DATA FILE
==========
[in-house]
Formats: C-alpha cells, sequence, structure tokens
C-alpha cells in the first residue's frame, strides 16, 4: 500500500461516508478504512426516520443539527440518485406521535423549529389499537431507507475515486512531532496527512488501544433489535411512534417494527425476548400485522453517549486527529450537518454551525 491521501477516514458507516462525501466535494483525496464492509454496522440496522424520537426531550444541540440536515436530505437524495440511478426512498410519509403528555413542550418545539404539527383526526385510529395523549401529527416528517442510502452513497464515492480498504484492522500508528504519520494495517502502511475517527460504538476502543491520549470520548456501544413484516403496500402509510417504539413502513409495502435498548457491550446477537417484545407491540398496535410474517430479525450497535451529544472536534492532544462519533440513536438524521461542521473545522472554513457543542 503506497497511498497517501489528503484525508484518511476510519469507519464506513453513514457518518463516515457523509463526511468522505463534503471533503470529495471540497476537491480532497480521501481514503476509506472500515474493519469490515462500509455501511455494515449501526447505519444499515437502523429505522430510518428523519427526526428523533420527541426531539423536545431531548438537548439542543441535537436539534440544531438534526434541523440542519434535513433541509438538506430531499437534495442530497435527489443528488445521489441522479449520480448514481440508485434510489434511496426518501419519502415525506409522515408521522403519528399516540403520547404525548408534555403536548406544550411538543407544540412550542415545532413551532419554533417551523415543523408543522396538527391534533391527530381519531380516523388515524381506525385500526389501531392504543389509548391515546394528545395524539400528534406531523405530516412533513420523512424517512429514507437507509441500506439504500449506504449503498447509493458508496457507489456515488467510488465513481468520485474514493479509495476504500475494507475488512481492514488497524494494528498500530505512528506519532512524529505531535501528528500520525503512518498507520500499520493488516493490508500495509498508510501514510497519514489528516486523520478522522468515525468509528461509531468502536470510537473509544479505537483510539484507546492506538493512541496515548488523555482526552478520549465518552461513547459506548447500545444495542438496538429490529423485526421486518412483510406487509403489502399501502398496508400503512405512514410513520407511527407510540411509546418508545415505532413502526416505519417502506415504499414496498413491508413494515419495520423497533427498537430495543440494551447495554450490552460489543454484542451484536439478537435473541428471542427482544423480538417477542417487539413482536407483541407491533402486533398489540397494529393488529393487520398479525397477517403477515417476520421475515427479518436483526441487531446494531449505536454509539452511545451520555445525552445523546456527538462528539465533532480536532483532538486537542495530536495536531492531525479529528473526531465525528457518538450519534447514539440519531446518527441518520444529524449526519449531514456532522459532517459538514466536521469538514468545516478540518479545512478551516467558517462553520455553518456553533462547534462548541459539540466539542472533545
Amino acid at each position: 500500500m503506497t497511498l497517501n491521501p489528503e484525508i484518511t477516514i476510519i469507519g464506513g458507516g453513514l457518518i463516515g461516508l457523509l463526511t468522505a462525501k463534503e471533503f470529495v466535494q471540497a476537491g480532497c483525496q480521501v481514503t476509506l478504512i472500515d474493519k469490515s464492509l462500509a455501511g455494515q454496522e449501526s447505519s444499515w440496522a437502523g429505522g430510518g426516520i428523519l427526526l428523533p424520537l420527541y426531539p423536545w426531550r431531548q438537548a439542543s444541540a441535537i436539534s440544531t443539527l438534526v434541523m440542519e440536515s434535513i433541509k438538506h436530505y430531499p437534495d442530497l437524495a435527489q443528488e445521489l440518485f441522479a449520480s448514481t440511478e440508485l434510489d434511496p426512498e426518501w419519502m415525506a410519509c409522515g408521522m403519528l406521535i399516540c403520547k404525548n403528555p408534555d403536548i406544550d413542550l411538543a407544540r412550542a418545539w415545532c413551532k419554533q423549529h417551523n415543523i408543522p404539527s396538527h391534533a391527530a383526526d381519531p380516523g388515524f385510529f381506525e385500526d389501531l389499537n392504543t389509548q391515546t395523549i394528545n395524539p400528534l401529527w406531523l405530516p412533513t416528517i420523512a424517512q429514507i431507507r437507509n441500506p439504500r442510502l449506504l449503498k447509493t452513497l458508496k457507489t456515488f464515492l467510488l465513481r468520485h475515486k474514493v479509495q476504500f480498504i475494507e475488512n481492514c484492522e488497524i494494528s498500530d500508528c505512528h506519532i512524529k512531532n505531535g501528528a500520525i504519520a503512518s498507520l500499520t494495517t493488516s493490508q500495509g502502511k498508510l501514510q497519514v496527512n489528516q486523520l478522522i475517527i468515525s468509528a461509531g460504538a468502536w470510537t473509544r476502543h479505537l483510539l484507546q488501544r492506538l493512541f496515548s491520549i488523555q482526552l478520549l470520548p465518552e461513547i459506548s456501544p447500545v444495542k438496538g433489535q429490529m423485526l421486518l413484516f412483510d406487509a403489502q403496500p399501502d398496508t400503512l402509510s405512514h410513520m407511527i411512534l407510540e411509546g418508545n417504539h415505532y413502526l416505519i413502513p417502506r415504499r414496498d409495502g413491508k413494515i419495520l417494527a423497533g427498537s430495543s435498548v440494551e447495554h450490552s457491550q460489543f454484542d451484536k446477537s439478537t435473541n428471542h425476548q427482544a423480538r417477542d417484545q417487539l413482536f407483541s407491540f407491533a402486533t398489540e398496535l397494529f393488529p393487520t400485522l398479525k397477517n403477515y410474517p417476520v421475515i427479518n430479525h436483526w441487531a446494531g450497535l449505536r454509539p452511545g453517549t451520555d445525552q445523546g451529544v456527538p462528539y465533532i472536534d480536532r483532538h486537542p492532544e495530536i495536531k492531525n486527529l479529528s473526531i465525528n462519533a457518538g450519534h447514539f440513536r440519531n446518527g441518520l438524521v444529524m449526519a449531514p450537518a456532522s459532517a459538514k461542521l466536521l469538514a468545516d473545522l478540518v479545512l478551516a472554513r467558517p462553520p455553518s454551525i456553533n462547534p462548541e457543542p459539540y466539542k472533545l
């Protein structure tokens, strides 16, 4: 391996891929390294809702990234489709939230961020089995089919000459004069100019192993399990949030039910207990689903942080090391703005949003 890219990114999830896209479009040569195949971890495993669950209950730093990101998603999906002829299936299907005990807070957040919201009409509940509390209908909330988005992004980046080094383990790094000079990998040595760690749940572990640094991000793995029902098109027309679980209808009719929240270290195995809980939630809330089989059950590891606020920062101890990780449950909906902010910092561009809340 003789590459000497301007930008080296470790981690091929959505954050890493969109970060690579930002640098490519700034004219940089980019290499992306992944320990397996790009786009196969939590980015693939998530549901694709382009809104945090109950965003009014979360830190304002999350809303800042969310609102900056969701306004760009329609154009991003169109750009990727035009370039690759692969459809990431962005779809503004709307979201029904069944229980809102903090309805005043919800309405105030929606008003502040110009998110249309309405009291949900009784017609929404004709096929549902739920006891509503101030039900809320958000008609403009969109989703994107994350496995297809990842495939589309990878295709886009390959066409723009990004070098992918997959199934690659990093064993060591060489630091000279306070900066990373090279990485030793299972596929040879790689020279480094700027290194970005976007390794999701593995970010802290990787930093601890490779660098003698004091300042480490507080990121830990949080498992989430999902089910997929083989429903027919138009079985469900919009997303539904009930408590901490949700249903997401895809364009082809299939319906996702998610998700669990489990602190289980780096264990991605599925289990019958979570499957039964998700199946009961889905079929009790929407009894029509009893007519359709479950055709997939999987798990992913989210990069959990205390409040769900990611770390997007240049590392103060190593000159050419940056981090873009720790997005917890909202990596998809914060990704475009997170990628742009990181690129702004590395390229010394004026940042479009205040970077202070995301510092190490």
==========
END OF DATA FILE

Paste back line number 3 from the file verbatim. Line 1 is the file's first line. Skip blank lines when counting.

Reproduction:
C-alpha cells in the first residue's frame, strides 16, 4: 500500500461516508478504512426516520443539527440518485406521535423549529389499537431507507475515486512531532496527512488501544433489535411512534417494527425476548400485522453517549486527529450537518454551525 491521501477516514458507516462525501466535494483525496464492509454496522440496522424520537426531550444541540440536515436530505437524495440511478426512498410519509403528555413542550418545539404539527383526526385510529395523549401529527416528517442510502452513497464515492480498504484492522500508528504519520494495517502502511475517527460504538476502543491520549470520548456501544413484516403496500402509510417504539413502513409495502435498548457491550446477537417484545407491540398496535410474517430479525450497535451529544472536534492532544462519533440513536438524521461542521473545522472554513457543542 503506497497511498497517501489528503484525508484518511476510519469507519464506513453513514457518518463516515457523509463526511468522505463534503471533503470529495471540497476537491480532497480521501481514503476509506472500515474493519469490515462500509455501511455494515449501526447505519444499515437502523429505522430510518428523519427526526428523533420527541426531539423536545431531548438537548439542543441535537436539534440544531438534526434541523440542519434535513433541509438538506430531499437534495442530497435527489443528488445521489441522479449520480448514481440508485434510489434511496426518501419519502415525506409522515408521522403519528399516540403520547404525548408534555403536548406544550411538543407544540412550542415545532413551532419554533417551523415543523408543522396538527391534533391527530381519531380516523388515524381506525385500526389501531392504543389509548391515546394528545395524539400528534406531523405530516412533513420523512424517512429514507437507509441500506439504500449506504449503498447509493458508496457507489456515488467510488465513481468520485474514493479509495476504500475494507475488512481492514488497524494494528498500530505512528506519532512524529505531535501528528500520525503512518498507520500499520493488516493490508500495509498508510501514510497519514489528516486523520478522522468515525468509528461509531468502536470510537473509544479505537483510539484507546492506538493512541496515548488523555482526552478520549465518552461513547459506548447500545444495542438496538429490529423485526421486518412483510406487509403489502399501502398496508400503512405512514410513520407511527407510540411509546418508545415505532413502526416505519417502506415504499414496498413491508413494515419495520423497533427498537430495543440494551447495554450490552460489543454484542451484536439478537435473541428471542427482544423480538417477542417487539413482536407483541407491533402486533398489540397494529393488529393487520398479525397477517403477515417476520421475515427479518436483526441487531446494531449505536454509539452511545451520555445525552445523546456527538462528539465533532480536532483532538486537542495530536495536531492531525479529528473526531465525528457518538450519534447514539440519531446518527441518520444529524449526519449531514456532522459532517459538514466536521469538514468545516478540518479545512478551516467558517462553520455553518456553533462547534462548541459539540466539542472533545